The role that G8 can play to help poor countries I don’t think that G8 that can solve the problem of poor counties. It is them who should set the basis for that. They should have good government at the local and the central level. They should deal with the problem of corruption. And of course even if they depend on rich countries like the United States this has to do with its foreign policy. If you take, For example, the case of the Middle East, we have three countries that benefit from large aid from the USA, we have Egypt, Israel and Jordan. And this has to do with the peace agreement.

But if you take for example Africa, it is not at the focus of the interest of the United States because up to now, it doesn’t threaten its interests. So it doesn’t care if these countries are plunged in problems or not. Ands let’s remember that former French President François Mitterrand asked that G7 should devote 1% of its gross national product to help poor countries, but this didn’t take place. So if poor countries want to help themselves, of course they should lay the basis through education, through good management. Otherwise of course, all the aid can be just momentary if it doesn’t help these countries to have the basic infrastructure to get a good start.

Thursday, July 13, 2006

Capture: Resistance and Revenge

Hezbollah fighters (picture on the left)
Israeli soldiers in Southern Lebanon

The capture of Israeli soldiers from its southern and northern borders means that factions opposed to Israel in the region are coordinating their method of resistance. Whether it is a coincidence or a planned action, the kidnapping of the Israeli soldiers will heighten tension in the region. Hamas government is apparently controlled by its military wing. The Lebanese government has no control over Hezbollah. Israel is apparently fighting militias, which governments from their countries have no control over them but they are controlled by other countries, mainly, Iran and Syria.

If the worst comes to the worst Israel will be obliged to hit targets in Syria to put pressure on it to put pressure on Hamas and Hezbollah to free the soldiers. These militias know in advance they have little to gain from their actions apart from publicity as a strike from them is met by loads of strikes from Israel.

Perhaps great mediators who have credibility among all sides should step in to solve the problem before skirmishes, limited bombardment turns into an all out war, involving Syria, Iran and insurgents from Iraq. Otherwise we will be in the Middle-East revisited prior to Oslo accord with constant Intifada, suicide attacks and strident measures from Israel in the name of legitimate defence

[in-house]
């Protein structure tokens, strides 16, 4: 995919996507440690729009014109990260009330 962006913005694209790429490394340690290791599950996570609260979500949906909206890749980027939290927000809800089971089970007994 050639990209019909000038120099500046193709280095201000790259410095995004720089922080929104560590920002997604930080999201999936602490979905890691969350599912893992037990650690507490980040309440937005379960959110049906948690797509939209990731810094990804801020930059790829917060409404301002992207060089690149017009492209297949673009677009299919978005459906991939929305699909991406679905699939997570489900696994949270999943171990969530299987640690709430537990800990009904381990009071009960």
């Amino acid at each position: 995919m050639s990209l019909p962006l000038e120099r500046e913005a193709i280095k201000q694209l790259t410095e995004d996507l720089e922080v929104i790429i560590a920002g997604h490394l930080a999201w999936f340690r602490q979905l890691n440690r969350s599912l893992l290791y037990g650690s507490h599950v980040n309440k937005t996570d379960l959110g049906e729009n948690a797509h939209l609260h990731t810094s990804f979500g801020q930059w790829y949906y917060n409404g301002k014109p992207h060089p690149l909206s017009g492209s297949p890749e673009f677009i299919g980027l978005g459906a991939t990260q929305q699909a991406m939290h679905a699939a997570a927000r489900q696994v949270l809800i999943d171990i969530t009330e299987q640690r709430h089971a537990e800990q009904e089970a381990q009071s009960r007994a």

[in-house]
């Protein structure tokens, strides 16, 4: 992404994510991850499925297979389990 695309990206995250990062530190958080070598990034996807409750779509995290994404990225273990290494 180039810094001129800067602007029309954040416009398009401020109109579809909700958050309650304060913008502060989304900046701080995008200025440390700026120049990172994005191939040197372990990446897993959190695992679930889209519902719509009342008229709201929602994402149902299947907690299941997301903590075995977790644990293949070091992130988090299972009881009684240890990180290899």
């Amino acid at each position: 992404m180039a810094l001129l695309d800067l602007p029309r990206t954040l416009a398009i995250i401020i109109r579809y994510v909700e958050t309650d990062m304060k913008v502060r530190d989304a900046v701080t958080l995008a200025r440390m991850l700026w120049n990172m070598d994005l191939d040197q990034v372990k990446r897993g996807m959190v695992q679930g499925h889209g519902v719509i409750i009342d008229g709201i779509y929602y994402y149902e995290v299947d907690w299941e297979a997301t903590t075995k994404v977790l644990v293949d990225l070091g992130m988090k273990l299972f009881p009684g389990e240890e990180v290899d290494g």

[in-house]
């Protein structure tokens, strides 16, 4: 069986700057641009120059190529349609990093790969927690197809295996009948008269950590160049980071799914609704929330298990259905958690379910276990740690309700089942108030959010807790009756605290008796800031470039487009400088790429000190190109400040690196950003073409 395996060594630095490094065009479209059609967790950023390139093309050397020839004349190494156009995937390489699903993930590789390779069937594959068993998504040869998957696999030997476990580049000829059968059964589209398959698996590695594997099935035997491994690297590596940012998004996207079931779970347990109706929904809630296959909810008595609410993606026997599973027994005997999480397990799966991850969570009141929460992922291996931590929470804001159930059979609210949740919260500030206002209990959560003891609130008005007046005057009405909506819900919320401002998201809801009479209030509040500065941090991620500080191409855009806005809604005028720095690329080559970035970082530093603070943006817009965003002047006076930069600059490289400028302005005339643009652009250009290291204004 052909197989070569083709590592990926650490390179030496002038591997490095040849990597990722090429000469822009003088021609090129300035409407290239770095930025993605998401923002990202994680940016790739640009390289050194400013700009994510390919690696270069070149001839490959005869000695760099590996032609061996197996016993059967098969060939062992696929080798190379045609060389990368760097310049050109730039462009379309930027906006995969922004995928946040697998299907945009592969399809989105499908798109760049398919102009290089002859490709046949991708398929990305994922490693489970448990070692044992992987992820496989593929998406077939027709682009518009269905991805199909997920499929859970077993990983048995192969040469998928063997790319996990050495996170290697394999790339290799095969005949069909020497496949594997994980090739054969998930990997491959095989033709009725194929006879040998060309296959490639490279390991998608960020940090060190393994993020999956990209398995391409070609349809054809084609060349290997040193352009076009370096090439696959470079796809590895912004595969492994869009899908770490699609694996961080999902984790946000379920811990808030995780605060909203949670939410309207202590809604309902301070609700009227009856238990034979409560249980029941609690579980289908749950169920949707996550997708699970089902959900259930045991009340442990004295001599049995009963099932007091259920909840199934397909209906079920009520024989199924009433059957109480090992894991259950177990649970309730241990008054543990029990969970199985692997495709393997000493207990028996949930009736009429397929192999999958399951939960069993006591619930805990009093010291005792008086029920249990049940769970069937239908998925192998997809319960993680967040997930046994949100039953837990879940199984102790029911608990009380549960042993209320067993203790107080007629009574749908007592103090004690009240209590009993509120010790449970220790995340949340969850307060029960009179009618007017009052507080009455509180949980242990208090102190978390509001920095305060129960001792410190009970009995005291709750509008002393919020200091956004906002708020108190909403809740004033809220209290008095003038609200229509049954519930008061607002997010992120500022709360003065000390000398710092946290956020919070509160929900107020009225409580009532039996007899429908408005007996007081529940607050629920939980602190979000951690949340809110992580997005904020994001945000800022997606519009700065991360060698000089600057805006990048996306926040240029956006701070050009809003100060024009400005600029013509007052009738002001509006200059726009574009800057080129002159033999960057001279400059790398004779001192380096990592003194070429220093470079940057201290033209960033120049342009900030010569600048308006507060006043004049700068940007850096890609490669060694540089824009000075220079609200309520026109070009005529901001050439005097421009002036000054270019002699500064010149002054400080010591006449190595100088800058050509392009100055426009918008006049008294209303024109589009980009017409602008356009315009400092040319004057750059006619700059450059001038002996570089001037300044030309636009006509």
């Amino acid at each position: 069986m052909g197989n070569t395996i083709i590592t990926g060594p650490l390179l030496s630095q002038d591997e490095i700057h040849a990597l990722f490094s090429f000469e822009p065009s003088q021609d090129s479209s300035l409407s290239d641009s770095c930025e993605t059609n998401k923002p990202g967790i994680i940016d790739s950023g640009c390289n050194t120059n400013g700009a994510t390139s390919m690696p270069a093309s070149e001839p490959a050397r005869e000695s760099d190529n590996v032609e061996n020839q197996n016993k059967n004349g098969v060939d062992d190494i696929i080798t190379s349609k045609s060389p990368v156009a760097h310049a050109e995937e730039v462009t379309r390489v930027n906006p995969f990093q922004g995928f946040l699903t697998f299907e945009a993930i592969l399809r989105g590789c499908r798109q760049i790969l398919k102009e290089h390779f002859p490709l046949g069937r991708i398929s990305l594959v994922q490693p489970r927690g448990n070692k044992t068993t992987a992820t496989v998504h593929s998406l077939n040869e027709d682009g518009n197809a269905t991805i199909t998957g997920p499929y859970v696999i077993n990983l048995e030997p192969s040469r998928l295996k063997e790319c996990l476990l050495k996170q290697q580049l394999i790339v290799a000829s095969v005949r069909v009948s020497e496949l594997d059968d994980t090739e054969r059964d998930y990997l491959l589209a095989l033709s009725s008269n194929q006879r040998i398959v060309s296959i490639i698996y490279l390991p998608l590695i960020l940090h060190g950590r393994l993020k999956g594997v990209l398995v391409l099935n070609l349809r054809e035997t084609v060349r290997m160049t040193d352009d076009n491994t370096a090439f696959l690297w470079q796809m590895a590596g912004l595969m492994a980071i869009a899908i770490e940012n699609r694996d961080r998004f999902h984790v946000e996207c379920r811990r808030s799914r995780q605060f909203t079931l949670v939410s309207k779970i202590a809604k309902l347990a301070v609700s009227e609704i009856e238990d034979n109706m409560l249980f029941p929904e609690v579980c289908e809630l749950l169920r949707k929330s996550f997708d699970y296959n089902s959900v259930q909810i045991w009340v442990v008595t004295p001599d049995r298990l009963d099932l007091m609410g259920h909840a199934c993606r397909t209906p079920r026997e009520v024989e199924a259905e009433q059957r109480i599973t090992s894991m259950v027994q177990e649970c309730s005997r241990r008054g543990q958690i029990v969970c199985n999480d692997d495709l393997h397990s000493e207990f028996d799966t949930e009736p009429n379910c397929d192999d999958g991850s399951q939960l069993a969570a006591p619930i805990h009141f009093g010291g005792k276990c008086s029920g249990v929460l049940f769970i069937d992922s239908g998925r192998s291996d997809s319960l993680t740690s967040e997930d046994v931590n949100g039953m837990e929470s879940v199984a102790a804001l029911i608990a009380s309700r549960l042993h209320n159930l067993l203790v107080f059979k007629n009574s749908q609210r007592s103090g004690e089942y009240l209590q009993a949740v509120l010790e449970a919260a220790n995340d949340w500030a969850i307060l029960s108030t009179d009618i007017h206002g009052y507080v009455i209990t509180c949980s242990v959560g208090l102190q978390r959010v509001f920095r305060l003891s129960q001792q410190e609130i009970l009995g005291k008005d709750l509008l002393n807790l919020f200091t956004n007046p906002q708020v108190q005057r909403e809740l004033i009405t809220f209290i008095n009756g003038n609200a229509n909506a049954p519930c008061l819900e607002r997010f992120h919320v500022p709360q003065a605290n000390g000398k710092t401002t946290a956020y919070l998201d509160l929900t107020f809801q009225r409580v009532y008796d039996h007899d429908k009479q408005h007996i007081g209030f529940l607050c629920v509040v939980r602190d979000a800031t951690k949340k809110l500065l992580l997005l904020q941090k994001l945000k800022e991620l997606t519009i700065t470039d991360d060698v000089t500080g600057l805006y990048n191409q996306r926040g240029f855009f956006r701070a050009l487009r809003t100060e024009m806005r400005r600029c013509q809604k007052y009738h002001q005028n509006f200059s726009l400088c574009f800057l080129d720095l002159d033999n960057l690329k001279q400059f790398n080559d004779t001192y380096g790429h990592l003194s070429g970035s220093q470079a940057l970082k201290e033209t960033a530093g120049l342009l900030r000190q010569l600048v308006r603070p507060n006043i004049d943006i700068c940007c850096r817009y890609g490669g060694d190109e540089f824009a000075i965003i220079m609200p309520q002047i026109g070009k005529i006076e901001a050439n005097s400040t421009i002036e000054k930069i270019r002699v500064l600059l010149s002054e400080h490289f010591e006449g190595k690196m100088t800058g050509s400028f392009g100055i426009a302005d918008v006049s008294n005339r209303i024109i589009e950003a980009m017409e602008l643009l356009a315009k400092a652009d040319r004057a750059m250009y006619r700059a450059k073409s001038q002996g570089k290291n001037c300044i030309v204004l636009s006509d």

Wednesday, July 12, 2006

Immigration: Communities and Identity

Many European countries have become melting pot, not to mention the US the biggest pot where you have a blender of all races. UK has a migrating population from its former colonies in Asia like Indians, Pakistanis and Middle-Easters. France’s third world countries immigrants are largely from the French speaking parts of the African continent, including North Africa whose population are racially distinct from the rest of Africa.

France like many European countries with settled immigrants has a mosaic of cultures, embedded with backgrounds from the countries of origin. Muslim communities emanating largely from North Africans have established themselves in France as a distinct community. They still cling to their country of origin. In Morocco, summer is the period for Moroccan immigrants in Europe, to visit to their country. This kind of continuous link has somewhat helped the new generation to have an idea about their country, although a great number of them can’t speak Moroccan Arabic.

One problem that can arise for immigrants is that of identity crisis. The younger generation of immigrants are aware of this origin. Although they can see themselves as integral part of French society, they arte still seen as the descendants of immigrants. This can lead to racial attitudes towards them as they are hotly waged by the Far-Right leader Joan Marie le Pen.

Because of economic hardship due to unemployment or lack of qualification for employment , many immigrants from third world countries – along with their descendants - are left on the margin of society. Spatially there are whole districts in which immigrants constitute the majority and in which they have their distinct ways of life.

Barbés is a live example of France or at least Paris as a melting pot. It is colourful with different races from different parts of the world. But this colourfulness which characterizes France sometimes fade because of the trouble that sparkles among and by immigrants as it happened last year in different French cities.

Tuesday, July 11, 2006

Zidane Reacting to Insult, Temper Loss and Wisdom